Man in madrasah student attacks found to have major psychiatric illness, risks re-offending

The security officer accused of hurting three madrasah students earlier in April was found to be suffering from psychiatric illness.
The security officer accused of hurting three madrasah students earlier in April was found to be suffering from psychiatric illness. ST PHOTO: LAU FOOK KONG

SINGAPORE - The security officer accused of hurting three madrasah students earlier in April was found to be suffering from a major psychiatric illness at the time of the alleged offences.

As Koh Weng Onn's risk of re-offending is high, according to a Institute of Mental Health (IMH) doctor, the prosecution objected to bail, saying he will be a danger to the public.

The 48-year-old was diagnosed to be suffering from delusional disorder with "delusions of persecution and reference".

Quoting the IMH report, Deputy Public Prosecutor (DPP) Goh Yi Ling said if Koh is sent back to the community, it is strongly advisable that he should be taken back to IMH for treatment under the Mental Health (Treatment and Care) Act. In the light of the IMH report, she said the prosecution would be seeking clarification with the doctor.

"I need to find out the specific nature of these delusions of persecution and reference, what causes the trigger," she said.

She also wants to find out the course and length of treatment recommended. She said these points were crucial in determining the prosecution's next course of action.

Koh's lawyer Sunil Sudheesan said he had no objection to the adjournment and that no bail be offered.

He suggested that Koh's psychiatric report be given to the remand prison so that Koh receives treatment during his remand.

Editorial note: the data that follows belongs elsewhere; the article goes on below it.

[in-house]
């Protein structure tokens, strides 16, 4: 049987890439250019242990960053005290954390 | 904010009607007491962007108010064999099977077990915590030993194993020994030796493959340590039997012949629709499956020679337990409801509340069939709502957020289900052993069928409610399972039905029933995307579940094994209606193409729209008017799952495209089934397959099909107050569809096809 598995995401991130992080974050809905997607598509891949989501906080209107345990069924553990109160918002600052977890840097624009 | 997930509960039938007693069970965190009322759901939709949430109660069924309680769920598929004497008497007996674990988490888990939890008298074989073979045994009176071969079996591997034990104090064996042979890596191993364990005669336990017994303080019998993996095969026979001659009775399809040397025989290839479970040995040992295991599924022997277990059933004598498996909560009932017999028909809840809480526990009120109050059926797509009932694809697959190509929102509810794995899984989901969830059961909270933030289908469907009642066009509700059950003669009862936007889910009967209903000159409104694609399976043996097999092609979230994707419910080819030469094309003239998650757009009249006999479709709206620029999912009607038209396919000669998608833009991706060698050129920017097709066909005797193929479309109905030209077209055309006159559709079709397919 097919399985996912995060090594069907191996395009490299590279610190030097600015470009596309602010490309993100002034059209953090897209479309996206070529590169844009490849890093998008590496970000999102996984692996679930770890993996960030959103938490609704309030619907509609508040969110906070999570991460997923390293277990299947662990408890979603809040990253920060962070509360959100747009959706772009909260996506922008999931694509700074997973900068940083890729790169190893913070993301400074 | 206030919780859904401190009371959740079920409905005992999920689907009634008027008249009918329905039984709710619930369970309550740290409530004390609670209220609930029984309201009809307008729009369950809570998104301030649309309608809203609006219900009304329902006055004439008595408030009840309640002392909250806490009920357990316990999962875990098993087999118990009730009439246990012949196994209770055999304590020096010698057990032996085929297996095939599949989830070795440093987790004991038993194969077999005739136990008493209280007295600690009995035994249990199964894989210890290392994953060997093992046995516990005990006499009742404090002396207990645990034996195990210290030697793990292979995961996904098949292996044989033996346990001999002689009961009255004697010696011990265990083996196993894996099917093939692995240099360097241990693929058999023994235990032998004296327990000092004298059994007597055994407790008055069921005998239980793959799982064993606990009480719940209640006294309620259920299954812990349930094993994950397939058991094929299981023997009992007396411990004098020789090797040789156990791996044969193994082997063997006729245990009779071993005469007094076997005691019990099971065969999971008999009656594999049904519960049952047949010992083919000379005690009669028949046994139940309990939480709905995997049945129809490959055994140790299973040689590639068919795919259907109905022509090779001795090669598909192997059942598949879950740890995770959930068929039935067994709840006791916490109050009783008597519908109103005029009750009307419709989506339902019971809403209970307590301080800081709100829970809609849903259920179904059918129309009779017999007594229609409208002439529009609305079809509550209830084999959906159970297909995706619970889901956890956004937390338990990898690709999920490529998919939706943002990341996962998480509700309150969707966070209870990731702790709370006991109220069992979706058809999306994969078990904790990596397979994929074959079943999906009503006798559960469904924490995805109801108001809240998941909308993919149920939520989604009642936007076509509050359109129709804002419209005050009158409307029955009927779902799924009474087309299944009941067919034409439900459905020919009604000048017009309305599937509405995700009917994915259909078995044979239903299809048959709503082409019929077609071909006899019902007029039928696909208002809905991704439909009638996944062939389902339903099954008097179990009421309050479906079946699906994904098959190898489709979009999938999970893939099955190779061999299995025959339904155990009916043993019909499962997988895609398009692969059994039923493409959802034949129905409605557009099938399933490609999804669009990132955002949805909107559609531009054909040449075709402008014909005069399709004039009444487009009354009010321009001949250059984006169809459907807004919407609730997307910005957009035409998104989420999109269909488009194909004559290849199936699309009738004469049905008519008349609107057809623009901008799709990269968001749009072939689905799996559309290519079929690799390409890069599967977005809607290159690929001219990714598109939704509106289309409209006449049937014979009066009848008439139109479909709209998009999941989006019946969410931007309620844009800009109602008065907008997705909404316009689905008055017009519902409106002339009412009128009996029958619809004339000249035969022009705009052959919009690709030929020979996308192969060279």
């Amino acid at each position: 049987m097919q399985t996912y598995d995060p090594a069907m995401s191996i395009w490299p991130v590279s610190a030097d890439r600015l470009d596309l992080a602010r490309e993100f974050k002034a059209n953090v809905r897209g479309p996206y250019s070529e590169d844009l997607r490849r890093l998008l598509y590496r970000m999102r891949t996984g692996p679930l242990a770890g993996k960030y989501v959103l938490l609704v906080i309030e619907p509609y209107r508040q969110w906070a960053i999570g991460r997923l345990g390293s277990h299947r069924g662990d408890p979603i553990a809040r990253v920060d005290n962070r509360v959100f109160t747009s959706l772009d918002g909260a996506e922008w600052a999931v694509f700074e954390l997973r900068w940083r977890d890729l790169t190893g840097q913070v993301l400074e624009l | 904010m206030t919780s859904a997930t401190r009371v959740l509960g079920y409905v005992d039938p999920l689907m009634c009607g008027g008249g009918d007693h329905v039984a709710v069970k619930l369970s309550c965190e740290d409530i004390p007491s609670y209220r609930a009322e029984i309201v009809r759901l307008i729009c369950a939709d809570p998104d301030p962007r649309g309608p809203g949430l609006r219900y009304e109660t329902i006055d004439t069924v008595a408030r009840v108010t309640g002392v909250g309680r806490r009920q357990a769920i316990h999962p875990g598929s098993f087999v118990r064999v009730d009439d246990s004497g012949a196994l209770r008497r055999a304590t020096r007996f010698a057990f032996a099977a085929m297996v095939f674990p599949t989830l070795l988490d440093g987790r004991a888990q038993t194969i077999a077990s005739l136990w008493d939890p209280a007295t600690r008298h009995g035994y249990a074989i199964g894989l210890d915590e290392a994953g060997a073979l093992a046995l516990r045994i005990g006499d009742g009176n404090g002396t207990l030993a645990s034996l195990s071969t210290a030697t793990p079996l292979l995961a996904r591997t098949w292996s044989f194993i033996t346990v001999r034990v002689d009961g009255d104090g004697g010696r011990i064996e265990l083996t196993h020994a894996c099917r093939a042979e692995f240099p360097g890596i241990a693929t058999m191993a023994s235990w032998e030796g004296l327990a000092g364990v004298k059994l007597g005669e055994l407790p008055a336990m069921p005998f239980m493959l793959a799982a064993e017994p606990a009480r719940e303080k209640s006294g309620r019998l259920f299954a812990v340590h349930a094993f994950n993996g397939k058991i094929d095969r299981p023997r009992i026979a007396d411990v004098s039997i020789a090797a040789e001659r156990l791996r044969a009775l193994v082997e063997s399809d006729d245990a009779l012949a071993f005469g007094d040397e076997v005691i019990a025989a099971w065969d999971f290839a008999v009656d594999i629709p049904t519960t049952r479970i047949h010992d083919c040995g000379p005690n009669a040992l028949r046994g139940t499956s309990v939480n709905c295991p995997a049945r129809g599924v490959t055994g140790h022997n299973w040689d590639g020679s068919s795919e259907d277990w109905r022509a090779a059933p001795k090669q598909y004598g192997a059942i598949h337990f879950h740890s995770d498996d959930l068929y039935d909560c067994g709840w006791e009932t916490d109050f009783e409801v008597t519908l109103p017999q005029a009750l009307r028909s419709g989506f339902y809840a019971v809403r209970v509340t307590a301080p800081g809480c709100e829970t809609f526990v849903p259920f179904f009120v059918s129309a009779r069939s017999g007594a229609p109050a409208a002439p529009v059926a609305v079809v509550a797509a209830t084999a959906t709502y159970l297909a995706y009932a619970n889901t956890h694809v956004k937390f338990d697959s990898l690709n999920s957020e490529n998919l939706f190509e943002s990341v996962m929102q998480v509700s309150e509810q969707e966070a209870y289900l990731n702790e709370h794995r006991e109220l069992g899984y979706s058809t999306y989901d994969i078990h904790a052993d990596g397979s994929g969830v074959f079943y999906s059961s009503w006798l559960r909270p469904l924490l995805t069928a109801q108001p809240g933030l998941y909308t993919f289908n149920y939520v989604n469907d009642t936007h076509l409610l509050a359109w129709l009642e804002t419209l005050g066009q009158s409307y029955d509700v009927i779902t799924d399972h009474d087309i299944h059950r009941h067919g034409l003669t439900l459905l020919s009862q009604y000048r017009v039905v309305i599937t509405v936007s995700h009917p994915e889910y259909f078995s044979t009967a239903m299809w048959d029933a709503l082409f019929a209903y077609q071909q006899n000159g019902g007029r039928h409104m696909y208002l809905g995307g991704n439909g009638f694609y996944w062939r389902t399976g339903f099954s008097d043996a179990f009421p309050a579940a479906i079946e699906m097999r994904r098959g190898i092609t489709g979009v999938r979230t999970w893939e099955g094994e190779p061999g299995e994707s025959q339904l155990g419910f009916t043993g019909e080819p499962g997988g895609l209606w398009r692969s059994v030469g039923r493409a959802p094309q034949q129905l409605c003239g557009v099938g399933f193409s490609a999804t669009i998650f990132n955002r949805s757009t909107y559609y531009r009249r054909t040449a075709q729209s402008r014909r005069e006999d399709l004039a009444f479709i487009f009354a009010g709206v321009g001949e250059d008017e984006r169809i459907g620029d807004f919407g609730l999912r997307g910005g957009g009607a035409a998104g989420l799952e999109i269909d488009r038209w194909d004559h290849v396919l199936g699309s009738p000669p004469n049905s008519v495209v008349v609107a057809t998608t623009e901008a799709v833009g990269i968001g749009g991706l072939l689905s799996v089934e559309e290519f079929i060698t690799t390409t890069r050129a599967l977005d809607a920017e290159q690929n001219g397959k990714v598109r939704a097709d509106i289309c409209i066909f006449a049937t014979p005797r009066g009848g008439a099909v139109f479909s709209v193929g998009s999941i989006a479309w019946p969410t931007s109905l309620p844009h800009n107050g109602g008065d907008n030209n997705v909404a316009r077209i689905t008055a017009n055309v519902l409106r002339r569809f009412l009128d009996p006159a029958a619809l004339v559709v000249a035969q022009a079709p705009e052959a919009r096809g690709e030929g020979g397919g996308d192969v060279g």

The second course, he said, would be to allow bail on condition that the prosecution applies that Koh be taken back to IMH immediately for treatment.

DPP Goh said she had no objections to the psychiatric report being extended to the prison.

As for counsel's second proposal, she said that might be "too preliminary".

Koh has been charged with kicking a 16-year-old madrasah student on her right thigh, an attack which was "racially aggravated", along Paya Lebar Road on April 1 at 7.22am.

A minute later, he allegedly committed a rash act to endanger the personal safety of a 14-year-old girl by swinging a plastic bag with a filled 1.5-litre water bottle at her, which hit her on the face as she was walking.

The third charge says that he was on the descending escalator at Paya Lebar Circle Line MRT station at 7.24am when he swung a plastic bag containing a filled 1.5-litre water bottle at another 14-year-old student, which hit her face while she was on the way down.

The students were making their separate ways to Madrasah Al-Ma'arif Al-Islamiah in Geylang when the alleged incidents happened.

Mr Sunil was engaged to act as Koh's lawyer by an Arab-Muslim entrepreneur from the Aljunied family - descendants of Singapore's first Arab settler Syed Omar Ali Aljunied, who built Singapore's first mosque. The entrepreneur, who is in his 40s, had asked to remain anonymous.

Koh's case is fixed for a pre-trial conference on May 9. He is remanded.

elena@sph.com.sg